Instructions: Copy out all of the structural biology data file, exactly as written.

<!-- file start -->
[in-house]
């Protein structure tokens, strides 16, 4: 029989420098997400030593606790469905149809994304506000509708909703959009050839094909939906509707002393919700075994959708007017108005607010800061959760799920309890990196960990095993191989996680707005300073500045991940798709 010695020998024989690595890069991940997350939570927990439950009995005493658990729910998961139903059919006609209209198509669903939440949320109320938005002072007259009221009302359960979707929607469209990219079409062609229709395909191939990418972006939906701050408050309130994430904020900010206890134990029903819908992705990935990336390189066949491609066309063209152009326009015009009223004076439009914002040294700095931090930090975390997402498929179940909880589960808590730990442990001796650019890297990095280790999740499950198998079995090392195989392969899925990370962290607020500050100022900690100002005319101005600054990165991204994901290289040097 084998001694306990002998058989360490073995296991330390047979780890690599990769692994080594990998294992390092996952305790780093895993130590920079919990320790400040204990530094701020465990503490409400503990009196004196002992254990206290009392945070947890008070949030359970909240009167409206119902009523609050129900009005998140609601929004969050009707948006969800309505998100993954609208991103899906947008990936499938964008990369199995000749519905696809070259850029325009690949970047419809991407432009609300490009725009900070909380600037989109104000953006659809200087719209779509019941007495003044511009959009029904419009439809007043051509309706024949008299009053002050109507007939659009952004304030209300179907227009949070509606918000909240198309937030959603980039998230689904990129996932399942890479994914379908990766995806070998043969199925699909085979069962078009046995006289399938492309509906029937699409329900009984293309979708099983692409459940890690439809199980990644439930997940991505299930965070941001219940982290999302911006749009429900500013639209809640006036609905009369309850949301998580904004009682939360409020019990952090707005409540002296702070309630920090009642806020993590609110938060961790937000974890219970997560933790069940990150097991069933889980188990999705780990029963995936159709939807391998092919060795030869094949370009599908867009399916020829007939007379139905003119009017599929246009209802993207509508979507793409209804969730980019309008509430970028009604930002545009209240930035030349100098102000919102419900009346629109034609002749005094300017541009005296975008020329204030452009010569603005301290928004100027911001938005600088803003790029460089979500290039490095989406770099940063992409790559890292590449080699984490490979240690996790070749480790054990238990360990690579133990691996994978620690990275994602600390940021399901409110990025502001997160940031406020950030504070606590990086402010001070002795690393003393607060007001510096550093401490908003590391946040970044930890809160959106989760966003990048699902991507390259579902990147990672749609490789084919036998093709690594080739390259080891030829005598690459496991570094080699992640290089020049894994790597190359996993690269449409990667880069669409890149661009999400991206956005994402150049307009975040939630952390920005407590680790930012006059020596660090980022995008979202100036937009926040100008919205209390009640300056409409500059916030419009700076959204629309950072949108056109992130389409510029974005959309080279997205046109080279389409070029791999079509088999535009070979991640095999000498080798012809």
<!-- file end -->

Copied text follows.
[in-house]
């Protein structure tokens, strides 16, 4: 029989420098997400030593606790469905149809994304506000509708909703959009050839094909939906509707002393919700075994959708007017108005607010800061959760799920309890990196960990095993191989996680707005300073500045991940798709 010695020998024989690595890069991940997350939570927990439950009995005493658990729910998961139903059919006609209209198509669903939440949320109320938005002072007259009221009302359960979707929607469209990219079409062609229709395909191939990418972006939906701050408050309130994430904020900010206890134990029903819908992705990935990336390189066949491609066309063209152009326009015009009223004076439009914002040294700095931090930090975390997402498929179940909880589960808590730990442990001796650019890297990095280790999740499950198998079995090392195989392969899925990370962290607020500050100022900690100002005319101005600054990165991204994901290289040097 084998001694306990002998058989360490073995296991330390047979780890690599990769692994080594990998294992390092996952305790780093895993130590920079919990320790400040204990530094701020465990503490409400503990009196004196002992254990206290009392945070947890008070949030359970909240009167409206119902009523609050129900009005998140609601929004969050009707948006969800309505998100993954609208991103899906947008990936499938964008990369199995000749519905696809070259850029325009690949970047419809991407432009609300490009725009900070909380600037989109104000953006659809200087719209779509019941007495003044511009959009029904419009439809007043051509309706024949008299009053002050109507007939659009952004304030209300179907227009949070509606918000909240198309937030959603980039998230689904990129996932399942890479994914379908990766995806070998043969199925699909085979069962078009046995006289399938492309509906029937699409329900009984293309979708099983692409459940890690439809199980990644439930997940991505299930965070941001219940982290999302911006749009429900500013639209809640006036609905009369309850949301998580904004009682939360409020019990952090707005409540002296702070309630920090009642806020993590609110938060961790937000974890219970997560933790069940990150097991069933889980188990999705780990029963995936159709939807391998092919060795030869094949370009599908867009399916020829007939007379139905003119009017599929246009209802993207509508979507793409209804969730980019309008509430970028009604930002545009209240930035030349100098102000919102419900009346629109034609002749005094300017541009005296975008020329204030452009010569603005301290928004100027911001938005600088803003790029460089979500290039490095989406770099940063992409790559890292590449080699984490490979240690996790070749480790054990238990360990690579133990691996994978620690990275994602600390940021399901409110990025502001997160940031406020950030504070606590990086402010001070002795690393003393607060007001510096550093401490908003590391946040970044930890809160959106989760966003990048699902991507390259579902990147990672749609490789084919036998093709690594080739390259080891030829005598690459496991570094080699992640290089020049894994790597190359996993690269449409990667880069669409890149661009999400991206956005994402150049307009975040939630952390920005407590680790930012006059020596660090980022995008979202100036937009926040100008919205209390009640300056409409500059916030419009700076959204629309950072949108056109992130389409510029974005959309080279997205046109080279389409070029791999079509088999535009070979991640095999000498080798012809």